"We have been using 2,4-D successfully for the past five years," Mr. Uhlein said.

He was told that he must use either RoundUp or Garlon 4, another brand of herbicide, to receive funding.

"NRCS has no desire to cancel the WHIP contract with Mr. Uhlein," said John Groveman, a spokesman for the Conservation Service.

He said that the NRCS has no intention of pulling the plug on the treatment program and that it is willing to resume work if Mr. Uhlein follows the regulations set by the state Department of Environmental Conservation. Full Article


New York State DEC takes aggressive action to halt northern snakehead in Catlin Creek

ALBANY, NY (07/29/2008; 1648)(readMedia)-- Implementing an aggressive protocol for responding to invasive species, the New York State Department of Environmental Conservation (DEC), plans to treat Ridgebury Lake and Catlin Creek above County Route 6 in Waywayanda (Orange County) with an aquatic pesticide in August. The DEC action is designed to eradicate an invasive fish called the Northern Snakehead, and to protect clean water and restore a healthy and productive fishery and natural community.

"All of us at DEC realize those who live at or near the site of this invasion will sustain some losses, including a temporary loss of the fish population and the temporary disruption of the peaceful atmosphere of the lakefront during the restoration activities. We appreciate the patience and cooperation of local residents and town officials," DEC Regional Director Willie Janeway said.

Special temporary emergency rules regarding the use of an aquatic pesticide, with Rotenone as the active ingredient, were enacted by DEC specifically to take action against the Northern Snakehead. DEC notified shoreline landowners of a proposed action plan in July. This week, landowners are being sent additional information including details on several changes made to the eradication plan based in part on public input received since then.

DEC is making a commitment to restocking and restoring the impacted waters. "Specifically, DEC will selectively remove and hold some fish - other than Northern Snakeheads -- collected from Ridgebury Lake prior to treatment and return them shortly after treatment, when the water is safe for the fish. The reintroduction of these fish will help accelerate natural restoration processes," Director Janeway said. DEC will also provide the technical support needed to develop and monitor the restoration of this fishery and will support additional restocking as determined necessary by a cooperative effort between the community and the Department.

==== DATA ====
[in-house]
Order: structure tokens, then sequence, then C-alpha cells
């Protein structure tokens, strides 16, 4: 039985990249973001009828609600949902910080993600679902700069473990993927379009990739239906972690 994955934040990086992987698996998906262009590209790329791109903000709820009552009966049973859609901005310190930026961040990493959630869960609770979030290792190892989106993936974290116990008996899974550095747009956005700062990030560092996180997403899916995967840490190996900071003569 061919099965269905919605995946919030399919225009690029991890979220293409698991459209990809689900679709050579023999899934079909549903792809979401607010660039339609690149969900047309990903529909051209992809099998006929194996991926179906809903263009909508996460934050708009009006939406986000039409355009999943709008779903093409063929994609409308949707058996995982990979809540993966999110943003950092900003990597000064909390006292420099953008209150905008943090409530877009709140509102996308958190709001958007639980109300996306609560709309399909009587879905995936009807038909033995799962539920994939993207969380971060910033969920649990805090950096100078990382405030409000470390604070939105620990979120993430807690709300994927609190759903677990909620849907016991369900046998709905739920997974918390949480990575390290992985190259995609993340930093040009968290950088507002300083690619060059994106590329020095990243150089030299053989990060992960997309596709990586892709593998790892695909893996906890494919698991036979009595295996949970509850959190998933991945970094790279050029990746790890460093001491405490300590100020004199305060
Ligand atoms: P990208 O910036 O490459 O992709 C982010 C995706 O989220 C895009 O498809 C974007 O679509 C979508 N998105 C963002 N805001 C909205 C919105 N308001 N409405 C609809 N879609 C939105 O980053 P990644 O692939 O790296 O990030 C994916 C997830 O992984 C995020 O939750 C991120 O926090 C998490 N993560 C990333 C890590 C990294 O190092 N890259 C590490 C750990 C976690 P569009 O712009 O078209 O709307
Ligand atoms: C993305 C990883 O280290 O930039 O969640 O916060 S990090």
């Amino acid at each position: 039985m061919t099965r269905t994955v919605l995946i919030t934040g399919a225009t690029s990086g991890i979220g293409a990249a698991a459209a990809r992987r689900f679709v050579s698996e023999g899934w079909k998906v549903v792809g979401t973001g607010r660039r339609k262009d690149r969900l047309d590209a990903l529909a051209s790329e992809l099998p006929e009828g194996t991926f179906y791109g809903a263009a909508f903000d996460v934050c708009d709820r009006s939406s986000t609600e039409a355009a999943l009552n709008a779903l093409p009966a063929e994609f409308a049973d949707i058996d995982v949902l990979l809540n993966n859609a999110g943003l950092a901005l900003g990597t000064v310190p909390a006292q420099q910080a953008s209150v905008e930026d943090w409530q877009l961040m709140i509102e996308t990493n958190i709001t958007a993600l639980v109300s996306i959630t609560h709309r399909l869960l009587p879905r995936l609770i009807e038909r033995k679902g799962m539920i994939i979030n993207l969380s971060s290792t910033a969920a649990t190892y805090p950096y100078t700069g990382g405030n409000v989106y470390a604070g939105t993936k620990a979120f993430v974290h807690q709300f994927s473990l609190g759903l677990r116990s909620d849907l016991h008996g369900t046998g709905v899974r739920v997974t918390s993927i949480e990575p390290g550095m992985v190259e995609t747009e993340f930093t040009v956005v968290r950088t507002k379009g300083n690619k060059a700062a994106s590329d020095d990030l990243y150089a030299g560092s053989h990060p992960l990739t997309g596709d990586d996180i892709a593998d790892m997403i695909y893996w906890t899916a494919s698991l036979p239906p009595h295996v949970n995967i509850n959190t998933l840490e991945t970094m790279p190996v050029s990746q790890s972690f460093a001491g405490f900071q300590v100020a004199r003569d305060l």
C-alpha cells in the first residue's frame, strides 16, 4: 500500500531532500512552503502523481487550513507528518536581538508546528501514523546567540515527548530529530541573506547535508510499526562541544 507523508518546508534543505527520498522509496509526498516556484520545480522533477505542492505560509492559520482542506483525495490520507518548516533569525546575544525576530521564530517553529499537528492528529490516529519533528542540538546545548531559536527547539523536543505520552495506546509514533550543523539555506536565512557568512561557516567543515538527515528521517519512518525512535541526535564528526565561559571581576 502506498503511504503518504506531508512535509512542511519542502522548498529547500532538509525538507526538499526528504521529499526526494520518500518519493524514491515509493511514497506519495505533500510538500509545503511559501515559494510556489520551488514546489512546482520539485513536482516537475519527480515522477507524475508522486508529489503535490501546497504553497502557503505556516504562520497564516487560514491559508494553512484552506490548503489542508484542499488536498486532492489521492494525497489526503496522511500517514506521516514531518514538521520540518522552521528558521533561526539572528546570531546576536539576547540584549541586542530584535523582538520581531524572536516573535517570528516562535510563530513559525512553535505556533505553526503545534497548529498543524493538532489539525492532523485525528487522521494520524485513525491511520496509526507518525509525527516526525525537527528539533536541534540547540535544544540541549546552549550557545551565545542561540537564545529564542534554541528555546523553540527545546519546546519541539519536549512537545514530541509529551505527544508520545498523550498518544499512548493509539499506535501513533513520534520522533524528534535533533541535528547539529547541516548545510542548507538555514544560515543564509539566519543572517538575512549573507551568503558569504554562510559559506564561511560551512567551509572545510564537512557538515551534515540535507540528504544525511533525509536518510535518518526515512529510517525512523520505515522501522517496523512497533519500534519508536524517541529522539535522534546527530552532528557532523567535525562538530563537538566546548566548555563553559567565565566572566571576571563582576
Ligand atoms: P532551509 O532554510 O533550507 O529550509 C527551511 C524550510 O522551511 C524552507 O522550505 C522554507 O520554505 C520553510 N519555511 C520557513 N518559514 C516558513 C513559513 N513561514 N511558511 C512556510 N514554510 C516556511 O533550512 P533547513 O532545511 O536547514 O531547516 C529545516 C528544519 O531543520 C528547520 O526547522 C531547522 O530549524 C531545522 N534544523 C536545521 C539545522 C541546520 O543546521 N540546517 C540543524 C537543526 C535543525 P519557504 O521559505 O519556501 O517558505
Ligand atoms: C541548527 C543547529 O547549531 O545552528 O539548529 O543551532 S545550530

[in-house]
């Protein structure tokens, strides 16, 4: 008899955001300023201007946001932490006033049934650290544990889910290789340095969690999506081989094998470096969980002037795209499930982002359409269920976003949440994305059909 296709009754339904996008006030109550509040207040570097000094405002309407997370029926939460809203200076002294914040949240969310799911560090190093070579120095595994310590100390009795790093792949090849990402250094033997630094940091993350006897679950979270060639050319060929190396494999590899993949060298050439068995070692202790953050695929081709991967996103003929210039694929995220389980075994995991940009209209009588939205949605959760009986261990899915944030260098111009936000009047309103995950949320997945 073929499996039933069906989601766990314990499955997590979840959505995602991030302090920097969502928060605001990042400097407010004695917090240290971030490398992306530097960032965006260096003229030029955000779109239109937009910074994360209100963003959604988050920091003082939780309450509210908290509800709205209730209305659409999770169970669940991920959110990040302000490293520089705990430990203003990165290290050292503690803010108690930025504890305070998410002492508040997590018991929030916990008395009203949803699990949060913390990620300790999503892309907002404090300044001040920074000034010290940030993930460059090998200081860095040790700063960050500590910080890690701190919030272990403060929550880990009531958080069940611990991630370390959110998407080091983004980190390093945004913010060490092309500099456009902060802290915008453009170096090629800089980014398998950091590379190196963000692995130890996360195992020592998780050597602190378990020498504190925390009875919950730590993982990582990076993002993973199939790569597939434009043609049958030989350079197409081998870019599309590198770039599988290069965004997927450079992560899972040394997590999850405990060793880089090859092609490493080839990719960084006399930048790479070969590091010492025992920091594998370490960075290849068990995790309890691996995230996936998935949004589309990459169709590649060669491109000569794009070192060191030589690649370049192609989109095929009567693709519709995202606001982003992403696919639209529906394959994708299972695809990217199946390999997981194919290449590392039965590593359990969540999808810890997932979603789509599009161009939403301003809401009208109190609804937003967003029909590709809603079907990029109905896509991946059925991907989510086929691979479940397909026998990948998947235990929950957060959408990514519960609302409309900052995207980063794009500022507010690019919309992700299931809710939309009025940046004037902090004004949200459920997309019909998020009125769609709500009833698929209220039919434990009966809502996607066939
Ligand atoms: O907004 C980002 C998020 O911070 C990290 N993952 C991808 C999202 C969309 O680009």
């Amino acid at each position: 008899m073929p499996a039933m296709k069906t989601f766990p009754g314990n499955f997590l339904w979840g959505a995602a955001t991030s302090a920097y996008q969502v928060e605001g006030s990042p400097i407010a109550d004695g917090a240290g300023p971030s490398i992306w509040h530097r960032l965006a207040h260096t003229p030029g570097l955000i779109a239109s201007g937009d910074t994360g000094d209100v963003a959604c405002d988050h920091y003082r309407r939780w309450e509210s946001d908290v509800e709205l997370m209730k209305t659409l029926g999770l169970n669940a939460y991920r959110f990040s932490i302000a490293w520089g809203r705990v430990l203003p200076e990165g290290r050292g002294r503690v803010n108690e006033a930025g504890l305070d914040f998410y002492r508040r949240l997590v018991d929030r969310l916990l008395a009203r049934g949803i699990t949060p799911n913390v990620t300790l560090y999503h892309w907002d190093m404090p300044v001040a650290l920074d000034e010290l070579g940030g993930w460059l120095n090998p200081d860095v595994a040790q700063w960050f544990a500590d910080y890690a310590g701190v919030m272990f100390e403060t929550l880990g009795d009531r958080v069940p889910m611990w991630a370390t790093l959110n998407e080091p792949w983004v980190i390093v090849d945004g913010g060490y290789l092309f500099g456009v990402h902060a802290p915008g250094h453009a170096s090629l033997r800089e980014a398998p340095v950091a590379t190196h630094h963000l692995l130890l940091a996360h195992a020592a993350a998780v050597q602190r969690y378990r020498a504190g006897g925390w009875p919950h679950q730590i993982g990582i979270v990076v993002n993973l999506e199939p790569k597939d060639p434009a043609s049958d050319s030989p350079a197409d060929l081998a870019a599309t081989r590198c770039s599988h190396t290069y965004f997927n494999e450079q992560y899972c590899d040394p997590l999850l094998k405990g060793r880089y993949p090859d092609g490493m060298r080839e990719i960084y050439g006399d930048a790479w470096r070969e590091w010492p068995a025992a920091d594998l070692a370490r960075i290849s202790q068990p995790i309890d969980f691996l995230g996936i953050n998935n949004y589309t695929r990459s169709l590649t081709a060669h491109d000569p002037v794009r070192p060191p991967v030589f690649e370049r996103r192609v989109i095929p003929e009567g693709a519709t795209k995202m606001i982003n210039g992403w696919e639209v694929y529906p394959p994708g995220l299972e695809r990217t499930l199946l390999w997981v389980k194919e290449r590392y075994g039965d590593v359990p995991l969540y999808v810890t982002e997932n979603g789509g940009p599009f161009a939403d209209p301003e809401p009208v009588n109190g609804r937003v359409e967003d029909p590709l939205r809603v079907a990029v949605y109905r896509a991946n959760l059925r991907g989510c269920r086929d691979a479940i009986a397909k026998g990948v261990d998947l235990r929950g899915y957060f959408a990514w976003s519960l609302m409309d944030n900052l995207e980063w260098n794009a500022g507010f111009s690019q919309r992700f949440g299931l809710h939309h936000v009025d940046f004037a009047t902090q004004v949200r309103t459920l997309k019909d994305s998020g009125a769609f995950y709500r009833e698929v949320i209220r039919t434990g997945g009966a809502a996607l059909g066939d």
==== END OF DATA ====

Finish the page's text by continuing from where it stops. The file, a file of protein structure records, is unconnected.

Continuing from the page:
The DEC verified the presence of the Northern Snakehead (Channa argus) in these waters late in May 2008. The Department determined that swift action to eradicate this invasive species and prevent any possible expansion beyond the headwaters of Catlin Creek is essential to protect native fish populations, natural communities and multiple clean water bodies including the Wallkill and Hudson Rivers. A species native to Asia, the Northern Snakehead is an aggressive predator fish that has the potential to prey on and compete with native fishes throughout New York State.

In an effort to prevent further spread of this invasive species, DEC now plans to treat the infested waters of Ridgebury Lake and Catlin Creek above the County Route 6 crossing, including DEC mapped Wetland MD-26, with the aquatic pesticide CFT Legumine. The original proposal was to use Prenfish, but after receiving several comments from the public about the odor associated with this product and researching alternatives, DEC chose an Legumine. This pesticide has little or no odor and has fewer undesirable inert ingredients while still being an effective eradication tool. The active ingredient, Rotenone, the same used in Prenfish, is an extract from several different tropical plants and breaks down rapidly after application with no lasting toxicity. To minimize potential impacts to human health, the proposed application will be undertaken by DEC staff trained and certified as aquatic pesticide applicators and certain restrictions will apply to public use of the waters during treatment and for 30 days afterwards. Article


Government agencies and boaters prepare to combat Great Lakes invaders